Pac-12 Midseason AwardsPosted by AMurawa on December 28th, 2011
With non-conference play involving Pac-12 teams all but wrapped up and the tip-off of the conference season bearing down on us, we have a good chance today to look back at the first half of conference play. If you have been reading the RTC Pac-12 microsite this season, you know how bad the conference has been, so we are not going to spend a lot of time rehashing every suspension, defection, or other soap opera, nor are we going to remind you every loss to a Middle Tennessee State or South Dakota State. For the most part we are going to reward the best performances to this point, and tomorrow we’ll also spend a bit of time trying to forecast what should be a wide-open and relatively unpredictable conference race. But first, the awards from the non-conference portion of the Pac-12 schedule.
Player of the Year, Non-conference Edition:
F: Devon Collier, Oregon State – Among the most improved players in the conference, he is second in blocks, 11th in points, and boasts a stellar 127.8 offensive rating.
The rest of our 1st team All-Pac-12, non-conference edition:
F: Solomon Hill, Arizona – The versatile junior leads the Wildcats in points, rebounds, and assists, and he is the emotional heart of his team.
C: Josh Owens, Stanford – He has been a stud up front for the Cardinal, leading the team in points and rebounds while hitting nearly 62% of his shots from the field.
G: Jared Cunningham, Oregon State – He is the Pac-12’s leading scorer. He leads the league in steals. And he’s the best perimeter defender. We will find a spot for him on our first team.
G: Terrence Ross, Washington – The only player in the conference in the top ten in both points and rebounds, he also blocks more than a shot per game and is capable of connecting from deep.
G: Allen Crabbe, California – Not only does he lead the Golden Bears in scoring with 15.8 points per game, but he does so while connecting at a 45% clip from deep and contributing nearly six rebounds per game.
G: Aaron Bright, Stanford – He is scoring double-digits a game, knocking down threes at around 50%, and he has a sick 121.6 offensive rating, but more importantly, he is running the Cardinal offense smoothly.
G: Justin Cobbs, California – The transfer from Minnesota has been excellent in his first year in Berkeley, scoring 12.6 points per game, handing out 4.5 assists a night (fourth in the conference), and hitting a sizzling 65.2% of his threes.
F: Andre Roberson, Colorado – Easily the best rebounder in the conference (11.5 per game), he’s just beginning to scratch the surface of his offensive talent, but he is still almost a shoo-in to average a double-double the rest of the way.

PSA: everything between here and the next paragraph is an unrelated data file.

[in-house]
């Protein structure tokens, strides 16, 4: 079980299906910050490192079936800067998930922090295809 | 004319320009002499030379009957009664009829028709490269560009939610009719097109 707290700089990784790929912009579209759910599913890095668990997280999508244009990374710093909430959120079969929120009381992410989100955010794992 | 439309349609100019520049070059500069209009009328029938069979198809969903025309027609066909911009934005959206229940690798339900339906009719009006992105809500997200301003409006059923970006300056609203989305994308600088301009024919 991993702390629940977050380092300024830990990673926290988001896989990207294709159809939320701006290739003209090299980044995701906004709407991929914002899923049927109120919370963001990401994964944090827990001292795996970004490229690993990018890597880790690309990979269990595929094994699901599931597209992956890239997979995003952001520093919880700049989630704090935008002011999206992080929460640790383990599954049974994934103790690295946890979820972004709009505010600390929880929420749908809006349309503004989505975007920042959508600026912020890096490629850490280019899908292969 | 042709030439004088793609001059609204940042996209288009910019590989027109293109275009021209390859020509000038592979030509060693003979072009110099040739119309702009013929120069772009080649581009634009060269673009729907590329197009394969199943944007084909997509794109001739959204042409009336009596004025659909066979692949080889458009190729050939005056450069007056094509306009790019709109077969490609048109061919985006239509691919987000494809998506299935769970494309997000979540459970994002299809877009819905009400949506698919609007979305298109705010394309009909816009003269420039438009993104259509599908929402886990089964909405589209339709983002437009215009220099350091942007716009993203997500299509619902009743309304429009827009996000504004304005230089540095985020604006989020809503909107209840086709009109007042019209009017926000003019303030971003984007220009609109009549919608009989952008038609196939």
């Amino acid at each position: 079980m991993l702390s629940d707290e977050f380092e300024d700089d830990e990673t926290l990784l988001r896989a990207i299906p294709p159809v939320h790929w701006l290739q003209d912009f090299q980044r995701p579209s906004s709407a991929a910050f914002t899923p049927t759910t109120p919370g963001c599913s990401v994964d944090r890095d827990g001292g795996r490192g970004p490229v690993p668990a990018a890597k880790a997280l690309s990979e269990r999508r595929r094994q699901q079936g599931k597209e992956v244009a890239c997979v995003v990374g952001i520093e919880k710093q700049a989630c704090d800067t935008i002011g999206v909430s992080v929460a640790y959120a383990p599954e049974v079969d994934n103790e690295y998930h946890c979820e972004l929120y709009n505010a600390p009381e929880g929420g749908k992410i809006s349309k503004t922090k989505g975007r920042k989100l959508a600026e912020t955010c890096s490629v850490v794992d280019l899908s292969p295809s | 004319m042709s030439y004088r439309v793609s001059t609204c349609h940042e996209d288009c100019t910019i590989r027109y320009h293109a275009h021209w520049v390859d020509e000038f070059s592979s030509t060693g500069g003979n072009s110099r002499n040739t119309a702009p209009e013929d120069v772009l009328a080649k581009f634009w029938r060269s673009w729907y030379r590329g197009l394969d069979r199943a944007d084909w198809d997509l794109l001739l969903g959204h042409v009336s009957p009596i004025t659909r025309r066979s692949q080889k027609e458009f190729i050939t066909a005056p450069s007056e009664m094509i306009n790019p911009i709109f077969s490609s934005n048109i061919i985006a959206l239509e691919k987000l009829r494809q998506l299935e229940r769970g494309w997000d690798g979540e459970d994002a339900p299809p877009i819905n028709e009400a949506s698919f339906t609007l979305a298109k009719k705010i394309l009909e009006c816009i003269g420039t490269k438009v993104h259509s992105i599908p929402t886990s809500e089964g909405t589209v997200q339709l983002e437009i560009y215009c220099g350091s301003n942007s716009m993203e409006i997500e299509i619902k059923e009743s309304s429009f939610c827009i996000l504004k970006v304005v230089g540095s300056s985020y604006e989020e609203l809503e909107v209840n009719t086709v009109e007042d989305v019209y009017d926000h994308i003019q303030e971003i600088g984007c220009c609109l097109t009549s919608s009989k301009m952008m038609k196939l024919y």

F: Aaron Fuller, USC – The Trojans have plenty of problems, but this Iowa transfer is doing all he can, scoring 11 points and grabbing almost seven rebounds per night while being USC’s most efficient offensive player.
Freshman of the Year: Spencer Dinwiddie, Colorado – Tony Wroten at Washington may be getting the most press, but Dinwiddie has been better, not least because he’s knocking down threes at a better than a 50% rate.
Coach of the Year: Craig Robinson, Oregon State – It’s a toss-up here between Robinson and Stanford’s Johnny Dawkins, both of whom have fielded vastly improved teams this season. The nod, however, goes to Robinson, if only because last year’s Beaver squad was so wildly inconsistent and this year’s team has shown, with one significant exception, a rock-steady effort all year long.
Most Improved: Charlie Enquist, Washington State – Collier and Bright have had more significant effects on their teams, but Enquist, given that he scored a grand total of 50 points in his first three years in Pullman, has had a more rapid rise. Not only has he earned more minutes in his senior season than he had in his first three, he is producing with two double-doubles in the span of eight days and a ridiculous 146.5 offensive rating, largely made on the back of his 81% field goal percentage.
Biggest Surprise: Stanford – Aside from an uninspiring loss at home to Butler just before the holiday break, the Cardinal have looked very good this year even if they have made their name mostly on looking better than expected in a loss to Syracuse on the day after Thanksgiving. It seems like everybody on this team is better than last year, and they should be a force in conference play.
Biggest Disappointment: UCLA – Our lone negative “award”, the Bruins are the easy winner after struggling out of the gate, losing five of their first seven in listless fashion and suffering through the Reeves Nelson drama. Now, they’re winners of five straight against underwhelming competition, but at least things seem to be headed in the right direction, even if this team likely has no chance to live up to preseason expectations.